The essays selected here for translation derive largely
from Thomasius’s work on Staatskirchenrecht, or the political jurisprudence of church law. These works,
originating as disputations, theses, and pamphlets, were
direct interventions in the unresolved issue of the
political role of religion in Brandenburg-Prussia, a state
in which a Calvinist dynasty ruled over a largely Lutheran
population and nobility as well as a significant Catholic
minority. In mandating limited religious toleration within
the German states, the provisions of the Peace of Westphalia (1648) also provided the rulers of Brandenburg-Prussia with a way of keeping the powerful
Lutheran church in check by guaranteeing a degree of religious freedom to non-Lutherans and thereby
detaching the state from the most powerful territorial
church. Thomasius’s writings on church-state relations,
many of them critical of the civil claims made by Lutheran theologians, are a direct response to this state
of affairs. At the same time, owing to the depth of intellectual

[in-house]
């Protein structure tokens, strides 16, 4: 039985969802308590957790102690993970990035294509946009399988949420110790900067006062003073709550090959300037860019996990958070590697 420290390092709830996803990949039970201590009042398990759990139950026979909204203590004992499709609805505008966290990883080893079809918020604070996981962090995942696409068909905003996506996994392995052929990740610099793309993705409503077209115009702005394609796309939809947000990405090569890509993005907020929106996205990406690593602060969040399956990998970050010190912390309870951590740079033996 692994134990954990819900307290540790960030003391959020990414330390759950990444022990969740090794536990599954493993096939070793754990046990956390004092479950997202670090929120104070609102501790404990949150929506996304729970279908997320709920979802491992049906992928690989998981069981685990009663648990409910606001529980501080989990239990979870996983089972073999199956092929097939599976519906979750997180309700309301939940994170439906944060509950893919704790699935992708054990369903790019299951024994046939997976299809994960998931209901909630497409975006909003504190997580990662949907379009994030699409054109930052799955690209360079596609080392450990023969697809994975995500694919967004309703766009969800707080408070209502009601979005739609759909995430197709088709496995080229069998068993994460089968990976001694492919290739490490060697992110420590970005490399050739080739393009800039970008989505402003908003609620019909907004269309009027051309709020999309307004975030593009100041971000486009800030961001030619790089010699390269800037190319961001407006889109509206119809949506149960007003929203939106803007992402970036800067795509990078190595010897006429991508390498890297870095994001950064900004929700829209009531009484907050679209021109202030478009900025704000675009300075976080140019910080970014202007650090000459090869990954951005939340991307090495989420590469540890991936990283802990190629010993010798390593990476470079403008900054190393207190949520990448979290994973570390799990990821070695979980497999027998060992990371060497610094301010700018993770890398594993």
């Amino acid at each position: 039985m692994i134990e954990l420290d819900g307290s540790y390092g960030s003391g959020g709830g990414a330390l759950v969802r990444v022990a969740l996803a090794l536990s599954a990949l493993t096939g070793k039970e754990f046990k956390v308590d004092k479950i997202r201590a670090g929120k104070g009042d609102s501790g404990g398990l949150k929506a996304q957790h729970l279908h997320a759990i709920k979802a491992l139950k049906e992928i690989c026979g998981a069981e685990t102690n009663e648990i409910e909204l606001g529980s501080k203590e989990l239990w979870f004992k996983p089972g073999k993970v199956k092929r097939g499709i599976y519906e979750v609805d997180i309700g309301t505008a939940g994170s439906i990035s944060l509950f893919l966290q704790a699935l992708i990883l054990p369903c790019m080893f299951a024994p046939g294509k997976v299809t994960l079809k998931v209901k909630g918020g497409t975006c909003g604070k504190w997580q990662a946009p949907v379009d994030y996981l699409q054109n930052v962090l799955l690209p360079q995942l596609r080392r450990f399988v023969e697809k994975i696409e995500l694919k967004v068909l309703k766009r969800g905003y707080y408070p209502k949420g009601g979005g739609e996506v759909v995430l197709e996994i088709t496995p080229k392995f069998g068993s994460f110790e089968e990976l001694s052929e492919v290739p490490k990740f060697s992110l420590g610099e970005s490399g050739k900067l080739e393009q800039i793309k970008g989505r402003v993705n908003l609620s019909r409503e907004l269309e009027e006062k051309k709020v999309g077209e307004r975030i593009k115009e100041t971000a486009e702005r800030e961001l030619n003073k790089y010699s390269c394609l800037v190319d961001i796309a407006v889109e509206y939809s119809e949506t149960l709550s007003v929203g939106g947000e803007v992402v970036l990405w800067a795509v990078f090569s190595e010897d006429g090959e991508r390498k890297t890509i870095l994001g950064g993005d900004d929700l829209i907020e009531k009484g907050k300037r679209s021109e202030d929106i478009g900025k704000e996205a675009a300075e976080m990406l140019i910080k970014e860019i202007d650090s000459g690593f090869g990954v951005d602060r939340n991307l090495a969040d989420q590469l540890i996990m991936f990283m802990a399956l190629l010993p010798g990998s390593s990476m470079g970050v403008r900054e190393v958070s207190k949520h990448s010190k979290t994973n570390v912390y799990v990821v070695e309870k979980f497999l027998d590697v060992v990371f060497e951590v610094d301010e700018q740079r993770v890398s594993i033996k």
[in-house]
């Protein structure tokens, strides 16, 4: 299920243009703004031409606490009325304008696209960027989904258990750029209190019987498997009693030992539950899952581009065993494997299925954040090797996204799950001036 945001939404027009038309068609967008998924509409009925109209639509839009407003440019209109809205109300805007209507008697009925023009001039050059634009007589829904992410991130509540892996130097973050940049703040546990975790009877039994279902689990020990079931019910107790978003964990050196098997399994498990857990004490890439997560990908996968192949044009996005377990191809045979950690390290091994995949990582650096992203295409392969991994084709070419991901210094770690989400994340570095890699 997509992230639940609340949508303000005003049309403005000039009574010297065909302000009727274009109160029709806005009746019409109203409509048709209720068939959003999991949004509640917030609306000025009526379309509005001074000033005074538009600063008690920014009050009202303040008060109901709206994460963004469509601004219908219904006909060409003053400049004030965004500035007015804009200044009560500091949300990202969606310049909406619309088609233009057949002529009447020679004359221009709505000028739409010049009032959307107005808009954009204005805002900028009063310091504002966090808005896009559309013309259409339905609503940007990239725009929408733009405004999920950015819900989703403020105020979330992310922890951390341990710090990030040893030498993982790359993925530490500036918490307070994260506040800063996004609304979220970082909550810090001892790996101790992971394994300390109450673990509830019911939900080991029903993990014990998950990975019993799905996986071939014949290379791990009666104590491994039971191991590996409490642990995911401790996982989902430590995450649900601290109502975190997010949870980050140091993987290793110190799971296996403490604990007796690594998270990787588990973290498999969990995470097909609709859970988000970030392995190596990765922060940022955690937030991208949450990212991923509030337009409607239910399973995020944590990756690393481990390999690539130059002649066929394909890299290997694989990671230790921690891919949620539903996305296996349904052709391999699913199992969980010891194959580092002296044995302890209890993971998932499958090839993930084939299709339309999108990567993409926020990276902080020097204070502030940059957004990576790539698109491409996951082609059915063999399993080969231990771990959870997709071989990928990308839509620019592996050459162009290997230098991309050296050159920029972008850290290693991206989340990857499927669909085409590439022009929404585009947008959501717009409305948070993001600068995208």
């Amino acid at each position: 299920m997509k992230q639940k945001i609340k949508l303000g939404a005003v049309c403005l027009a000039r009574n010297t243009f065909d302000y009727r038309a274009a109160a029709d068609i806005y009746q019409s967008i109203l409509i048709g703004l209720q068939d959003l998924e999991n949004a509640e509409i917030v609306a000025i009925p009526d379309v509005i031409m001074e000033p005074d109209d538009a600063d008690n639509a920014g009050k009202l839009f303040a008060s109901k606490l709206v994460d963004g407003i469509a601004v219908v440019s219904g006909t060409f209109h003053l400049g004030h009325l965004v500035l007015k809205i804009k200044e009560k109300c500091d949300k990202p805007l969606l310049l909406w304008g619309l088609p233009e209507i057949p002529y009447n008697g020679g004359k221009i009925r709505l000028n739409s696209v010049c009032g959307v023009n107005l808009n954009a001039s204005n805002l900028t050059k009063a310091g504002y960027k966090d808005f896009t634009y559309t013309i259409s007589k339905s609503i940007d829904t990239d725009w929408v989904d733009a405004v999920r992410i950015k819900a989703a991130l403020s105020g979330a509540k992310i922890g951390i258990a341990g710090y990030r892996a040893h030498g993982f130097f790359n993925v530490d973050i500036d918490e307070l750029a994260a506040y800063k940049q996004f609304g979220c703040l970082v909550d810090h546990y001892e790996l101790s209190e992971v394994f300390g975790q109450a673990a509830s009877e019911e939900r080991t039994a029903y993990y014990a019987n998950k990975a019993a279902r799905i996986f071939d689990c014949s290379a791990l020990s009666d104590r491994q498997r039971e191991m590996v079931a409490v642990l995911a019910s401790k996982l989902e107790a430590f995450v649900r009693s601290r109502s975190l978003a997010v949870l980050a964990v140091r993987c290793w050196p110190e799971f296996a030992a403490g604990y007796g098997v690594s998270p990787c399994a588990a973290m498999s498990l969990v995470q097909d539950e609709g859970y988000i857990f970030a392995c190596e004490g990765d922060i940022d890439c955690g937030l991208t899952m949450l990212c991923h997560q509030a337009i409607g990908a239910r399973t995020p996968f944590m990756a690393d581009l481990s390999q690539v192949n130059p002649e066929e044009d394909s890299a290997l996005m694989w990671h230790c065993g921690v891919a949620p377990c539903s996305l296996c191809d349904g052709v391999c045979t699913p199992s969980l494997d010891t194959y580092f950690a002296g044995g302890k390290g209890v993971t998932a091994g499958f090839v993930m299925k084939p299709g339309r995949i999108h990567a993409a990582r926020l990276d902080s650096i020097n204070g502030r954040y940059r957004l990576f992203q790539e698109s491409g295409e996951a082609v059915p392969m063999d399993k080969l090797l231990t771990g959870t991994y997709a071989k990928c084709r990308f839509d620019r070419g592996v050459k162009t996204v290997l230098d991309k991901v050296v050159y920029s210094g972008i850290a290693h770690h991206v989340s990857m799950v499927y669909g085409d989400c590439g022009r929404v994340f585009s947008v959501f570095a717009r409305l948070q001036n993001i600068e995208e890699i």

resources at his disposal, these works constitute a major contribution to the broader discussion of the
relation between the religious and political spheres.
(1655–1728) was a German
philosopher and legal theorist. He was
a cofounder of the University of Halle,
where he was also a professor.
Ian Hunter is Australian
Professorial Fellow in the Centre for the History of European Discourses,
University of Queensland.
Frank Grunert is a member of the Institute for Philosophy at the
University of Giessen.
Thomas Ahnert is a Lecturer in History at the University of Edinburgh.
Knud Haakonssen is Professor of Intellectual History at the University of Sussex, England.